pesco at April 24th, 2014 12:22 — #1
boundegar at April 24th, 2014 12:32 — #2
First-world problems suck.
kpkpkp at April 24th, 2014 12:38 — #3
The silhouette of a large extended middle finger.
freezerbee at April 24th, 2014 12:45 — #4
Residents of world's greatest city complain about shadows cast by world's greatest city.
jardine at April 24th, 2014 12:47 — #5
I bet the trees in Central Park cast shadows too. Better cut those down.
samsa at April 24th, 2014 12:52 — #6
Buuut I paaaaid 10 million for this 1400 square foot condooo and now it's occasionally in shaaaaaade stamps feet
krishnamurder at April 24th, 2014 12:57 — #7
This is not a new issue: http://en.wikipedia.org/wiki/1916_Zoning_Resolution.
Just a guess, but it seems like a lot of the commenters here don't actually live here in NYC. I, for one, like tall buildings, but I also like to see the sun from time to time. Considering that it is unlikely that the particular building mentioned in the post will be the last to be built here, perhaps talking about this is a way to make builders and policy makers consider the effects of their profitable ventures on the other people who live and work in NYC.
Hmm, that's too long and doesn't seem to fit in with the tone of the discussion. How about this:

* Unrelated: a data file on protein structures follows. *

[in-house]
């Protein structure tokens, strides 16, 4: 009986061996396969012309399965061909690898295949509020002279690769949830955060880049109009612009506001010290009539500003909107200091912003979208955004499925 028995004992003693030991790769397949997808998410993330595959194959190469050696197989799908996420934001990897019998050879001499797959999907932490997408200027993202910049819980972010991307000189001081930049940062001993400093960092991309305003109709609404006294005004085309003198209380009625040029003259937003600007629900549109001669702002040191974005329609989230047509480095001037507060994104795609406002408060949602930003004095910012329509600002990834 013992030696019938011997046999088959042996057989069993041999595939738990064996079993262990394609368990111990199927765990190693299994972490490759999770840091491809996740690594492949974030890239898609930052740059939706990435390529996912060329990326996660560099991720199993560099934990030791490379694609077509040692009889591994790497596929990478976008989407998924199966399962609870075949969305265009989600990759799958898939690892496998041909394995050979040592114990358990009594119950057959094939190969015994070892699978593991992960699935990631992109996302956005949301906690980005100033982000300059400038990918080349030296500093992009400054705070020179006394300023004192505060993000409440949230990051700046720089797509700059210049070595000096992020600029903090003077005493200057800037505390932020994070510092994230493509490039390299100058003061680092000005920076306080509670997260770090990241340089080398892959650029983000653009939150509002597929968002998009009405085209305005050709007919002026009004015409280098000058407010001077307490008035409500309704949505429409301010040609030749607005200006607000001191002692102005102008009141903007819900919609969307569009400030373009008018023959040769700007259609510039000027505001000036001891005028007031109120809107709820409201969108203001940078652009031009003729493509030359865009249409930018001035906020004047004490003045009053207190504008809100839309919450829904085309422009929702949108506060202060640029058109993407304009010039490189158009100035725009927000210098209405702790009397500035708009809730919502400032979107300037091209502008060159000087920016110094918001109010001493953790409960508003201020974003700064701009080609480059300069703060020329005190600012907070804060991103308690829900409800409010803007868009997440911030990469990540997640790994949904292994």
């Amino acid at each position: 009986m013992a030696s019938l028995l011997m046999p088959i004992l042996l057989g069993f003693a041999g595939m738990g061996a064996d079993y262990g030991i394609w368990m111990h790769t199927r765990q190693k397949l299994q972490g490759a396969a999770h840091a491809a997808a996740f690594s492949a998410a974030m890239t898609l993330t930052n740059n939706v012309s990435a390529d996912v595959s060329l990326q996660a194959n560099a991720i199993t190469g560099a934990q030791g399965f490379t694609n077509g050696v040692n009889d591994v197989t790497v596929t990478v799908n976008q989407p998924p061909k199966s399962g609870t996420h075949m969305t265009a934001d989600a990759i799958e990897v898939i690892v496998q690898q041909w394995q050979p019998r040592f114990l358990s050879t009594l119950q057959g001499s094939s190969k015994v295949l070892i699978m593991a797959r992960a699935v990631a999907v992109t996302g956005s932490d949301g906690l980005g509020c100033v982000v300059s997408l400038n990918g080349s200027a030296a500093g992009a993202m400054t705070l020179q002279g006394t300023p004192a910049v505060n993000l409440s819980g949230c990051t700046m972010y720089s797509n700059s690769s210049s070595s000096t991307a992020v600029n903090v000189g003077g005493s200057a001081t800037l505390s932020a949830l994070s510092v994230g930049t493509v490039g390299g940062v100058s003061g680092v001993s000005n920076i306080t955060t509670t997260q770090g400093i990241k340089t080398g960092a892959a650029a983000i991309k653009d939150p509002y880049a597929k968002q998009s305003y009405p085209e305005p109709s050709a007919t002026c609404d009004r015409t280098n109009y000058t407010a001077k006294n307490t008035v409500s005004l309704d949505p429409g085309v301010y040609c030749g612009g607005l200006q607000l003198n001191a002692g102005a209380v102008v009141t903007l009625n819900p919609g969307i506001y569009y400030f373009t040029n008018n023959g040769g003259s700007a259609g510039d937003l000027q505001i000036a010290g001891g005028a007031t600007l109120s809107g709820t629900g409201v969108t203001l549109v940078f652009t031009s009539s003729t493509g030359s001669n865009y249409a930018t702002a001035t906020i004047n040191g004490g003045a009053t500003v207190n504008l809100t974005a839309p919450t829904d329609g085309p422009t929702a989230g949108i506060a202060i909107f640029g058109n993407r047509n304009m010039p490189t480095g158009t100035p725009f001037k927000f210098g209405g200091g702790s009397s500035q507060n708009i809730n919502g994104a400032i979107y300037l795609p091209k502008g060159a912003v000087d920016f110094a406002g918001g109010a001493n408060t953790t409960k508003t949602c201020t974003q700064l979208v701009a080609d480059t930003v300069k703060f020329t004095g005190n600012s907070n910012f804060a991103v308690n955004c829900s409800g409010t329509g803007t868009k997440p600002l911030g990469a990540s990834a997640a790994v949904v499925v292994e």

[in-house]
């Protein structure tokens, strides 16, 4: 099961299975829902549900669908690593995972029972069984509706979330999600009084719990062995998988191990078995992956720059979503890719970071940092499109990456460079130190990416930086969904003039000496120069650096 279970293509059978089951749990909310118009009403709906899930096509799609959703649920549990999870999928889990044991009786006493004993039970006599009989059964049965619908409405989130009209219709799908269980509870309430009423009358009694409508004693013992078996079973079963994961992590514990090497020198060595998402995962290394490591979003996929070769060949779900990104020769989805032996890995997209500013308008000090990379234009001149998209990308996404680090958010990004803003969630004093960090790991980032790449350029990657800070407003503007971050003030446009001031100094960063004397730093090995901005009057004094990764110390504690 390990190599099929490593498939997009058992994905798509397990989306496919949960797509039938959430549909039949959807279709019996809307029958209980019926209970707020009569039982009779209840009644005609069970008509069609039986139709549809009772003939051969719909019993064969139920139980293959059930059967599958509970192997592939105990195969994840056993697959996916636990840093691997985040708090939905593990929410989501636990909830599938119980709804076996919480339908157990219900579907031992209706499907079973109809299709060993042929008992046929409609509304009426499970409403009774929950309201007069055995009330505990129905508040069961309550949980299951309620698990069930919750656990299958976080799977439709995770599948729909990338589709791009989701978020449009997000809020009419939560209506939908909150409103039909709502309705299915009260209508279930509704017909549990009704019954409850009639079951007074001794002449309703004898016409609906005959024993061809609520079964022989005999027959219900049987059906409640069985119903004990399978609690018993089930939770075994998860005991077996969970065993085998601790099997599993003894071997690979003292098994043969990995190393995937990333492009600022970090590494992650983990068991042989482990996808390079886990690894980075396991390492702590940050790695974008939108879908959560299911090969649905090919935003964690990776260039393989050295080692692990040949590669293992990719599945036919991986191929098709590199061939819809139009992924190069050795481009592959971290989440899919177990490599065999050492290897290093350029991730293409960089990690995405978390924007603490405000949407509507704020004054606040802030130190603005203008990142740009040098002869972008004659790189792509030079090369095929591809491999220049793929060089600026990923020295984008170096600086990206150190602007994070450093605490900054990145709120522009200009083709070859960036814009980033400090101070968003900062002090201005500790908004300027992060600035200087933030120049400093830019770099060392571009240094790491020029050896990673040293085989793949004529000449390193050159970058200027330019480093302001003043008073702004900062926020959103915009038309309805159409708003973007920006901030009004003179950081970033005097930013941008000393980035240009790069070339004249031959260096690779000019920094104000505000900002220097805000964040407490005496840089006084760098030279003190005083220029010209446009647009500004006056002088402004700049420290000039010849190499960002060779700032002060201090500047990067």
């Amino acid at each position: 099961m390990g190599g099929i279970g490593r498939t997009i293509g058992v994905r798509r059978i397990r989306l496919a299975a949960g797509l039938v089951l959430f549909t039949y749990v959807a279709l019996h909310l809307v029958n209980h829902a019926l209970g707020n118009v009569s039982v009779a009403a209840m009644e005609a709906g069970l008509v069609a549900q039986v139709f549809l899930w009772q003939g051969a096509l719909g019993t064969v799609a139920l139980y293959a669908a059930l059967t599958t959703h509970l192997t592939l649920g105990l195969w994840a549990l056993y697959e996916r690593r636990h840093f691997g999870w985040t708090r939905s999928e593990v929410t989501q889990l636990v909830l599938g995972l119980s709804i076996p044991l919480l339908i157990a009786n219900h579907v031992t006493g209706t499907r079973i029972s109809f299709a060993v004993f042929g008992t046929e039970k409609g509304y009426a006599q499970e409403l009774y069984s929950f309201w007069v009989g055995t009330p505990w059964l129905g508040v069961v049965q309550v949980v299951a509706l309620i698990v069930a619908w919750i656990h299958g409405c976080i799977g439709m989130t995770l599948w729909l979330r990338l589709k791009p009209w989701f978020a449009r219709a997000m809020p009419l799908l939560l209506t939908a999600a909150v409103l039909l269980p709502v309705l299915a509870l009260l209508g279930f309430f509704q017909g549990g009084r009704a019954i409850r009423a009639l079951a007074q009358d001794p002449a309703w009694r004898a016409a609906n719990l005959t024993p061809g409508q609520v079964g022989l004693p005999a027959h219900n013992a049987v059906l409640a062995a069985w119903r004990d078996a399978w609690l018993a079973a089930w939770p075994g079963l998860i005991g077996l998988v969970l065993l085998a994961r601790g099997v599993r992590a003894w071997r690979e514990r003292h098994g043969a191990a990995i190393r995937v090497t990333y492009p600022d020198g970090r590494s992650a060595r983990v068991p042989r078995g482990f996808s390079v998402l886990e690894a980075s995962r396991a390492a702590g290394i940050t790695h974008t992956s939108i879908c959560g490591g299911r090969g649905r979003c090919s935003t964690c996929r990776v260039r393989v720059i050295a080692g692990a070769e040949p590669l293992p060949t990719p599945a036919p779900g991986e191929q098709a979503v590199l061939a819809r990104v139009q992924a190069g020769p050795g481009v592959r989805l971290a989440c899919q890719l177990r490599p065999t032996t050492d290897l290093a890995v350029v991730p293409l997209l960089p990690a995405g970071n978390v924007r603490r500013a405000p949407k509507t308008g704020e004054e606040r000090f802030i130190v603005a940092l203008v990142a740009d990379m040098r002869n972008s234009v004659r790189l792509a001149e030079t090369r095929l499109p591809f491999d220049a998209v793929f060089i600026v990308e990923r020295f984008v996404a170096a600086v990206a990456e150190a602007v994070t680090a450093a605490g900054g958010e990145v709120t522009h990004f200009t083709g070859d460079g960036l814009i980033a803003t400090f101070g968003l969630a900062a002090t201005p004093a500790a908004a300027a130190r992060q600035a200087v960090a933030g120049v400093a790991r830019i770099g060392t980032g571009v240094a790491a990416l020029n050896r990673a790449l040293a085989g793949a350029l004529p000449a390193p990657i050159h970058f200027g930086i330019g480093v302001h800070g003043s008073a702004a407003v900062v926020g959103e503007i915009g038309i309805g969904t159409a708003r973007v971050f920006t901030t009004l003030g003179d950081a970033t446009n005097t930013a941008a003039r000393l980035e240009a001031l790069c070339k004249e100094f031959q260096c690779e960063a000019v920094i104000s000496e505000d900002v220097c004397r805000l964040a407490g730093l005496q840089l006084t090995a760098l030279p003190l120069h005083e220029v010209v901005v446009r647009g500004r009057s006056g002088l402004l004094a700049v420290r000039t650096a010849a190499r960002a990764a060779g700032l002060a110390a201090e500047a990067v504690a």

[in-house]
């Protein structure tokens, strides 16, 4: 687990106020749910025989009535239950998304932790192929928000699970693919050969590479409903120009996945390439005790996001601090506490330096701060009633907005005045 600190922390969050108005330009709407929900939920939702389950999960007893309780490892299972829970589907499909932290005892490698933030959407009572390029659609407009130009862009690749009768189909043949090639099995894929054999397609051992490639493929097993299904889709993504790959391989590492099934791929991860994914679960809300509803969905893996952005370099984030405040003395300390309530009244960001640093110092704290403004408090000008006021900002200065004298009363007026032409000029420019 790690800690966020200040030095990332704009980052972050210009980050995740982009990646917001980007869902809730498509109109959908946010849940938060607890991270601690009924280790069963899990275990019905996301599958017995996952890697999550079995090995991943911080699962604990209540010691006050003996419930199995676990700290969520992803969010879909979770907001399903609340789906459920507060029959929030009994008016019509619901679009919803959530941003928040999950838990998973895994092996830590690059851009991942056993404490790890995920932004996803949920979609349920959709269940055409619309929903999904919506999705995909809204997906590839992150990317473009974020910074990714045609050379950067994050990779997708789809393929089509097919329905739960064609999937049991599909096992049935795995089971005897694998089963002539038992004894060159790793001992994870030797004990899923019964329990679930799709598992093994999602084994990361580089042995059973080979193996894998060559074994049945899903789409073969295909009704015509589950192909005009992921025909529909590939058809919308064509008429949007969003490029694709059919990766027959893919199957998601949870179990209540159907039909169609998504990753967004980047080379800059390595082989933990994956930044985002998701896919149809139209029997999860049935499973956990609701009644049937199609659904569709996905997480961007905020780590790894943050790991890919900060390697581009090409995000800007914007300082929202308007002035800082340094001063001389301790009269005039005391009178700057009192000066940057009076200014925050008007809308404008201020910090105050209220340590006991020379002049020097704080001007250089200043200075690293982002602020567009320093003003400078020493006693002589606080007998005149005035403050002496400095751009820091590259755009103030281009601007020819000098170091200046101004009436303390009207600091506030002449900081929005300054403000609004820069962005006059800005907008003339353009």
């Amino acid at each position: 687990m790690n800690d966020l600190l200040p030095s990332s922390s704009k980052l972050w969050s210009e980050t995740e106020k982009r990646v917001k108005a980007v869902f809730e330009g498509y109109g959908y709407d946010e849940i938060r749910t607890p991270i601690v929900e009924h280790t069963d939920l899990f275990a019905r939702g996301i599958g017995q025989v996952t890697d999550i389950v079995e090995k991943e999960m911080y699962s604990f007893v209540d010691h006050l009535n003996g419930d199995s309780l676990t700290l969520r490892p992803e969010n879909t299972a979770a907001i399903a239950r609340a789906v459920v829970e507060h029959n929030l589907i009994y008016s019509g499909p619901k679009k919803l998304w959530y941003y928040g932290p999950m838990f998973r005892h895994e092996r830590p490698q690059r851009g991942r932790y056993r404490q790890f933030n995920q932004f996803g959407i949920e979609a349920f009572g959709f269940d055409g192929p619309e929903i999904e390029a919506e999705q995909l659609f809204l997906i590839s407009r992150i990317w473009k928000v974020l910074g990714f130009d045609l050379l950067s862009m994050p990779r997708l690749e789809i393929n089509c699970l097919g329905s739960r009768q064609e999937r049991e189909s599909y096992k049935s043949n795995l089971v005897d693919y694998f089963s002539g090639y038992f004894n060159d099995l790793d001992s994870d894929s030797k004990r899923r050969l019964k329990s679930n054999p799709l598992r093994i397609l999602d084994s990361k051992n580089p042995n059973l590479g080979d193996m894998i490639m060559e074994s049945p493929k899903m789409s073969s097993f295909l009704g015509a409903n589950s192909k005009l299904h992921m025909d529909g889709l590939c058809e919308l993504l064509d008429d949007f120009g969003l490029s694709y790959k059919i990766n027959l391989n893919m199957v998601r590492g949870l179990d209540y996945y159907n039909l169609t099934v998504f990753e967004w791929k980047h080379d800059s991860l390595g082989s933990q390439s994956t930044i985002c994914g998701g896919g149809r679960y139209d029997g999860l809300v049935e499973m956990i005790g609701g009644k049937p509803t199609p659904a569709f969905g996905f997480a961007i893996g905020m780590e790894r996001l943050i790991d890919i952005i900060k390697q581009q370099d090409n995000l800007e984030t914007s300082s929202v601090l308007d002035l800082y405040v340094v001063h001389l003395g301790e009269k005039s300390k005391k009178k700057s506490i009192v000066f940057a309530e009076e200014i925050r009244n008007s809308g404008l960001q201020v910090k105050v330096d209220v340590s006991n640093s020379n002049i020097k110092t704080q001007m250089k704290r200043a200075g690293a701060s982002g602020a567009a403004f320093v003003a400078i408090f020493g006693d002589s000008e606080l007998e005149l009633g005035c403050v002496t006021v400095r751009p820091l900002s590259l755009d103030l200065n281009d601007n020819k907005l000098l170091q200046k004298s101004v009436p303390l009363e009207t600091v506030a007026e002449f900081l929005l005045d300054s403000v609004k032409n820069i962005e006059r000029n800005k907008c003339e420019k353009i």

Nice to see BBers think only people who can afford million-dollar vacation homes should be allowed direct sunlight.
krishnamurder at April 24th, 2014 13:00 — #8
The condo is in the sky. The millionaire who lives there gets plenty of sun. It's all the little people at street level that are in the shade. Look at them down there, in the dark, scurrying around like insects. Disgusting.
themudshark at April 24th, 2014 13:00 — #9
No doubt this is a first world problem, but it is also a symptom of city planning by obscenely rich people for obscenely rich people with zero fucks given about public spaces that people who actually live there may use.
jerwin at April 24th, 2014 13:03 — #10
phasmafelis at April 24th, 2014 13:07 — #11
Doesn't New York get brutally hot in the summer, what with all the asphalt and close-packed buildings? I'd be happy about getting a little extra shade.
krishnamurder at April 24th, 2014 13:09 — #12
cocomaan at April 24th, 2014 13:14 — #13
thank god central park was shadow free up until this point.
zachstronaut at April 24th, 2014 13:14 — #14
How the hell did NY bungle the zoning on this? There weren't 85 story buildings along the park before... why are they allowing them now?
cocomaan at April 24th, 2014 13:15 — #15
repeal of 1916 Zoning Resolution
peregrinus_bis at April 24th, 2014 13:19 — #16
It actually also seems pointless. What do you see of the Park from the 85th floor?
cocomaan at April 24th, 2014 13:20 — #17
You can see all your piles of money.
funruly at April 24th, 2014 13:20 — #18
lorq at April 24th, 2014 13:35 — #19
What's grimly amusing is that the shadow of the building screws up the view from the building.
gyrofrog at April 24th, 2014 13:35 — #20
"One of the privileges of the great is to witness catastrophes from a terrace." -- Jean Giraudoux
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